These paragraphs shed light onto some of the most important aspects of Mikes training in my opinion. All too often we get hung up on styles, or how something looks (IE. a certain posture). I too fell into this mind trap. We must remember that styles are simply a vehicle to understanding our bodies, and how our bodies work. We are all human; two arms, two legs, a head etc. We are all subject to the physical laws of the universe such as gravity, leverage etc. At a certain point in each martial artists career a light bulb clicks on and we discover that mechanics are where its at, not styles, or forms, or lineage. None of these things matter after a certain point. Mike was instrumental in helping understand mechanics and body usage.
This became difficult when trying to organize a seminar with Mike because how does one sell these ideas to get people in the door? So many people are hung up on styles and cannot get past that trap. For instance I have had people tell me, “I do not know/like Taiji, so what is the point in coming to a Taiji workshop?” Mike would simply tell them, “…look past the form, as the form is empty without mechanics and coordinated power. Posture, structure, and intent are key to your progression in the arts.” Tim Cartmell is all about this, and Mike had a huge amount of respect for Tim. I wish they could have met, as Mike really wanted to. I was actually in the middle of planning a seminar where my teachers would get together here in Seattle and offer a workshop together.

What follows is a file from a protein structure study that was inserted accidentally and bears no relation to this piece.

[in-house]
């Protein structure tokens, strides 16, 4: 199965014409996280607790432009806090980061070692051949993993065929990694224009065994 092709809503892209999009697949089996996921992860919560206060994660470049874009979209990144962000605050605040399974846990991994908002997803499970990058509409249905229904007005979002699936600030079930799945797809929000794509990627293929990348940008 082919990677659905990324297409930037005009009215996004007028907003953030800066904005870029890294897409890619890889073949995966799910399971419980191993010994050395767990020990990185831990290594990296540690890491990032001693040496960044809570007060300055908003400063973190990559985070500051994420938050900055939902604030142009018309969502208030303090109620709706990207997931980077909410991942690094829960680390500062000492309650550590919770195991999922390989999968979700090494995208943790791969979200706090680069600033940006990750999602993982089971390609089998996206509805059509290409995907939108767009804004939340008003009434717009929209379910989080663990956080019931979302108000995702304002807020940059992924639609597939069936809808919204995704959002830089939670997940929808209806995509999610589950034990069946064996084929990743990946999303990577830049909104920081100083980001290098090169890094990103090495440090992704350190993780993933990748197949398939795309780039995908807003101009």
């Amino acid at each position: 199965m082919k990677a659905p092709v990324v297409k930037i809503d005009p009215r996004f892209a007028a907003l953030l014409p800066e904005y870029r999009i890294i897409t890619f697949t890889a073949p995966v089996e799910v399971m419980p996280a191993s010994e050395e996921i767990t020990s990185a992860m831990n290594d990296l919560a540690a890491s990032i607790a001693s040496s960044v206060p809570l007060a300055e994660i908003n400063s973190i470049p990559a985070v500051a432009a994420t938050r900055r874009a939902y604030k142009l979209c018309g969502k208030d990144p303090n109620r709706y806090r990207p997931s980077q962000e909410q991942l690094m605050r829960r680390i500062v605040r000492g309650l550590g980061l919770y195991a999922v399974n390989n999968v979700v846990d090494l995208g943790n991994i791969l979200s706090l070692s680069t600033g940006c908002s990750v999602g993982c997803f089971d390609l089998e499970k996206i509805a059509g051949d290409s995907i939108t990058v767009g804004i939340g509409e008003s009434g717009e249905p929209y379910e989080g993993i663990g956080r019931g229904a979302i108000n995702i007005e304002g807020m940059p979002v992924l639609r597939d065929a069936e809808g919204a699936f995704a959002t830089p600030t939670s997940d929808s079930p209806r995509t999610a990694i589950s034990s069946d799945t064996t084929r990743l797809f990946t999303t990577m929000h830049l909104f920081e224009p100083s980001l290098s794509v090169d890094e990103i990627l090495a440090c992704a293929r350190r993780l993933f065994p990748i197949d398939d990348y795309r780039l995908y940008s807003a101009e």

Another interesting point Mike makes here is the discernible difference between health maintenance and combat. Qi, and Qi Gong, have nothing to do with combat. There is nothing wrong with studying Qi Gong, but to do so and expect the results to be combative is foolish and dangerous! Mike knew this, and tried to teach the true way to those who had been led astray with other teachers. Mike and I share the same outlook on Qi… at a certain point in your training EVERYTHING becomes Qi Gong! Qi is in your body, otherwise you would be dead, so it is not as if you are doing Qi Gong only when you practice a certain Qi Gong set. Your awareness is actually the discernible difference in this regard. You must become aware of the energy inside of your body and then you can really start to play.
The “internal vs. external” debate is something we spoke about often. Mike and Tim both have the same view on it… by using your posture and structure properly, you are stronger and can issue force seemingly effortlessly. It has nothing to do with magic Qi balls from hell. It is simple mechanical physics. Mike cringed when he saw “no touch knockouts” type bullshit in the martial arts. It angered him because this was a false representation of the arts we hold dear, and makes the Chinese martial arts a joke to the majority of people grounded in reality.
Mike was quite candid in his conversation with me here. A true student who used himself as the example. How many teachers do you know that would say openly what Mike says above about being empty and no good!? One of the most admirable things about Mike was his brutal honesty, and though he dished it out to all, he was the first person to criticize himself and his shortcomings. “I will never make you do something I have not, or cannot, do myself Jake.”
A true warrior sage!